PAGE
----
Hi everyone! This is Julia of The Broke and the Bookish, formerly blogging on my own at The Competitive Bibliomaniac.
I read mostly historical romance, but can often be found reviewing paranormal romance, young adult books (mostly distopian/fantasy), fantasy/sci-fi, classics, and the occasional non-fiction book about languages.
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Everbound , the second in the Everneath series, is a book with its pros and its cons. The series delves into a modern day twist on Greek, and really all, mythology. This series is heavily inspired by the Greeks though.
First a summary (spoilers for Everneath if you haven't read that...):
Nikki was supposed to get sucked into the tunnels at the end of the last book, as her time on Earth had run out (long story), but Jack, her long time friend recently turned boyfriend, jumps into the Shades instead of her, taking her place in what is tantamount to being buried alive in Hell.
Pleasant thought that.
Anyway we start this book out with Nikki trying furtively to figure out a way into the Everneath so she can rescue Jack. Her plan? Trick Cole into giving up a part of himself so she can enter the Everneath through the Shop-and-Go. One problem. She doesn't know where Cole is.
The first part of the book is pretty slow and centers around her grief for losing Jack as well as the whole town's grief over losing their caricature of the small town hero. (more on that later). When Cole finally does show up, more passably boring things happen yadda yadda ... then they are in the Everneath, which really is the most interesting part.
I mean really. I could care less about what is going on at the Surface when there is an awesome world to discover in the Everneath, one that has a time limit because Jack can only last so long in the tunnels. It's a great setup!
This is where we run into one of my major nitpicks: the world building aka lack of a use of descriptive language. I noticed that I had a hard time picturing the Everneath. It wasn't until Nikki was describing one of the maze rings that I realized the problem. Here is the sentence that stuck me:The sight was so unearthly, it took my breath away. And then no description of what she was seeing follows. The plot just moves forward. How am I supposed to get a sense of setting when you describe a scene as "unearthly"? I have only known Earth from experience, so explaining what she is seeing would be greatly appreciated.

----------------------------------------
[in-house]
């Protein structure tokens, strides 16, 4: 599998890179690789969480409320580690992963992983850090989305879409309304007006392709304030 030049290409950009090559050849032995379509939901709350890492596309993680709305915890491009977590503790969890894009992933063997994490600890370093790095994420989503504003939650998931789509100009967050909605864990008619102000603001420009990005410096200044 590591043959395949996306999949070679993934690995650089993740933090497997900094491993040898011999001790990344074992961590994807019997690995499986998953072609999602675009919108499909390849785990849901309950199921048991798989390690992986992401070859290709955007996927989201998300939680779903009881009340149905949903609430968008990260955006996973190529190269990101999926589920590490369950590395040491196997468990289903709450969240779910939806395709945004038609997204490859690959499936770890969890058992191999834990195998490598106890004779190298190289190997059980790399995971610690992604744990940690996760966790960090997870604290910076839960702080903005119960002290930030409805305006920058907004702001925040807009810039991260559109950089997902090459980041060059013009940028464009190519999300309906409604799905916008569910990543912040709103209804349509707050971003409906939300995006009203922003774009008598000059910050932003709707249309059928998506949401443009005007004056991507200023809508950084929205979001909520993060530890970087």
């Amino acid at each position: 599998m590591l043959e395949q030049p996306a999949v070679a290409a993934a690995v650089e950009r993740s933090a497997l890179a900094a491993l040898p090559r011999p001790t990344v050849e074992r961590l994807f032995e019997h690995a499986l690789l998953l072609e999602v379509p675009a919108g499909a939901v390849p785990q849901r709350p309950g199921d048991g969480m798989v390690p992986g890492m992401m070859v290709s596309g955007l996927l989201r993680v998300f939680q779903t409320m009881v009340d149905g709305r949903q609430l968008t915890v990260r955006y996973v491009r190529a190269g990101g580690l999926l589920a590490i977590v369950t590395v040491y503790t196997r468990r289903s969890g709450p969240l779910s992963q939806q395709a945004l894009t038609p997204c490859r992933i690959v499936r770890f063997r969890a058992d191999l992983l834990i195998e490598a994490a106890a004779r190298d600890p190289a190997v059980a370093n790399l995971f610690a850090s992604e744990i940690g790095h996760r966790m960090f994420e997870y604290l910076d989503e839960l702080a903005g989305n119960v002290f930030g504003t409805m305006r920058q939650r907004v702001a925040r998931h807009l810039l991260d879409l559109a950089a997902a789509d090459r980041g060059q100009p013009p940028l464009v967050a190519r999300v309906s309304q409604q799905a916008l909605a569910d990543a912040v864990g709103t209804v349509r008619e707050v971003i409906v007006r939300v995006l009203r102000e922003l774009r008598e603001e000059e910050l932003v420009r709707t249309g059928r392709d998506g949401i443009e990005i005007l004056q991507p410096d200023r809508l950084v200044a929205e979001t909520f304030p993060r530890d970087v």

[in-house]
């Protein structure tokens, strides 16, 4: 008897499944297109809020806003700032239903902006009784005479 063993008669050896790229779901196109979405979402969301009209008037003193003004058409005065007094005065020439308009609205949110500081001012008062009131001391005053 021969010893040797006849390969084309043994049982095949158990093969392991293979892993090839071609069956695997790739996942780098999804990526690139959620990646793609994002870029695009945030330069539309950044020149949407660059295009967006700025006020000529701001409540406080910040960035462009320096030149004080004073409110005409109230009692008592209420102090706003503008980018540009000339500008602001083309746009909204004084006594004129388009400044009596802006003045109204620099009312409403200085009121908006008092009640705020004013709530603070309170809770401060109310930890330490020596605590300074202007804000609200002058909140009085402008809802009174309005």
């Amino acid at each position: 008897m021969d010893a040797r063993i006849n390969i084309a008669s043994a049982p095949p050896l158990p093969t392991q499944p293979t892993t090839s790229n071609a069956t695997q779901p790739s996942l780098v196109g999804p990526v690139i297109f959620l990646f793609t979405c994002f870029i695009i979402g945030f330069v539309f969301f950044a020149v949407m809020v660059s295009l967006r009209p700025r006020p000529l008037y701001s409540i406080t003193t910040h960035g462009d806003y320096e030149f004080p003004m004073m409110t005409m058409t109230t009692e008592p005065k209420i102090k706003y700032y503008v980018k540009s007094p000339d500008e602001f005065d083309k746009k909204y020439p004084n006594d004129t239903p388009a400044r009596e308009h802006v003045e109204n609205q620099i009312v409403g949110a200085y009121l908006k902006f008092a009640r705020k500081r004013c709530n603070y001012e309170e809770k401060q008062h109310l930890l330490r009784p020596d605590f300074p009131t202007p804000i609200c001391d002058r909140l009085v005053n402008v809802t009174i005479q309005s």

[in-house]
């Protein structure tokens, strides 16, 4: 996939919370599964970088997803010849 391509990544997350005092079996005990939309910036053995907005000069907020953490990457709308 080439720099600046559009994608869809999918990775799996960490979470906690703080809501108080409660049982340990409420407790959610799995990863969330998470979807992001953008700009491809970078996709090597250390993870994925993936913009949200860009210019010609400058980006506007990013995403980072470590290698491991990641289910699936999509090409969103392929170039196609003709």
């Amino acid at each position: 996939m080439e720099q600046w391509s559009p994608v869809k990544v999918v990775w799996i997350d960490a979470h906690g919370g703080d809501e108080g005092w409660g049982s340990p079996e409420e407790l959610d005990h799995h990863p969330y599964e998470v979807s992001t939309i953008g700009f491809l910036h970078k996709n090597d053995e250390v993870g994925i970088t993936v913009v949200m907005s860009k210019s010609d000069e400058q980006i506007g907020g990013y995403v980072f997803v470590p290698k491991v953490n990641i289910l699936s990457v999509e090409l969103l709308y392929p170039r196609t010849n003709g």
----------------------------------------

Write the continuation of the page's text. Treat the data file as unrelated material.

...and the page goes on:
A minor nitpick I have is character development. I think our main leads (Nikki and Cole) are pretty fleshed out and not cardboard. Jack, especially in this book, slips more into a cliche then a character to me. The secondary characters are more like devices to move the plot then anything else. Pawns for Cole and Nikki to use... but that said, I really like the plot.
The plot was what saved this for me. It is such an interesting twist on classical mythos. And just like the myths, bad things happen to our main characters and through the journey, shit happens you can't escape from.
Which brings me to Cole. Oh, Cole. In my first review, I fondly referred to him as "a big fat tool." He is probably my favorite character just because he is so well developed. In this book, he reminded me so much of how I picture Hades. We spend a lot of time with Cole through this book. I don't want to give too much away, but I really need to talk about the ending... so spoiler tag!
Do I recommend this book? If you liked the first one, sure. It's more of the same along those lines. Though frustratingly written at time, the plot is engaging and I read the book in a day, so it's an easier read.
A serious question for you Cole lovers. I am really interested in hearing why you think that he is better for Nikki then Jack? Is it just because he is more interesting? Because I can understand that. But I just don't see him as relationship material...
I am interested to see where this series takes us next.
Originally posted on GR in February 2013